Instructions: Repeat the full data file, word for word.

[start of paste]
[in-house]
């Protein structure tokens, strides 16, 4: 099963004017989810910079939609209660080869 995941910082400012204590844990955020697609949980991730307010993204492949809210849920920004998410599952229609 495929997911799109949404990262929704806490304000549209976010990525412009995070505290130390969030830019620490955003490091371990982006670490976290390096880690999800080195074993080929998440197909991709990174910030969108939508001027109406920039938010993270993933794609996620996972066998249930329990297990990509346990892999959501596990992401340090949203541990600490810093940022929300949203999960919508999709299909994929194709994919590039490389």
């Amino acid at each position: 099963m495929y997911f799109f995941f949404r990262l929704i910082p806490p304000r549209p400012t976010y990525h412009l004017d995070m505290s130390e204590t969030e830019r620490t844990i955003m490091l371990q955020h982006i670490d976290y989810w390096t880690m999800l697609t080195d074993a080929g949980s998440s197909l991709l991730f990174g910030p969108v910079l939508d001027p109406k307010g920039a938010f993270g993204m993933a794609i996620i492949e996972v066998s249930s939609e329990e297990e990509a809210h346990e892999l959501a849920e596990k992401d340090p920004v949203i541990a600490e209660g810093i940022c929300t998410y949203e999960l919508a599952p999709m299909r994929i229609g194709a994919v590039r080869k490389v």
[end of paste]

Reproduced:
[in-house]
């Protein structure tokens, strides 16, 4: 099963004017989810910079939609209660080869 995941910082400012204590844990955020697609949980991730307010993204492949809210849920920004998410599952229609 495929997911799109949404990262929704806490304000549209976010990525412009995070505290130390969030830019620490955003490091371990982006670490976290390096880690999800080195074993080929998440197909991709990174910030969108939508001027109406920039938010993270993933794609996620996972066998249930329990297990990509346990892999959501596990992401340090949203541990600490810093940022929300949203999960919508999709299909994929194709994919590039490389």
């Amino acid at each position: 099963m495929y997911f799109f995941f949404r990262l929704i910082p806490p304000r549209p400012t976010y990525h412009l004017d995070m505290s130390e204590t969030e830019r620490t844990i955003m490091l371990q955020h982006i670490d976290y989810w390096t880690m999800l697609t080195d074993a080929g949980s998440s197909l991709l991730f990174g910030p969108v910079l939508d001027p109406k307010g920039a938010f993270g993204m993933a794609i996620i492949e996972v066998s249930s939609e329990e297990e990509a809210h346990e892999l959501a849920e596990k992401d340090p920004v949203i541990a600490e209660g810093i940022c929300t998410y949203e999960l919508a599952p999709m299909r994929i229609g194709a994919v590039r080869k490389v």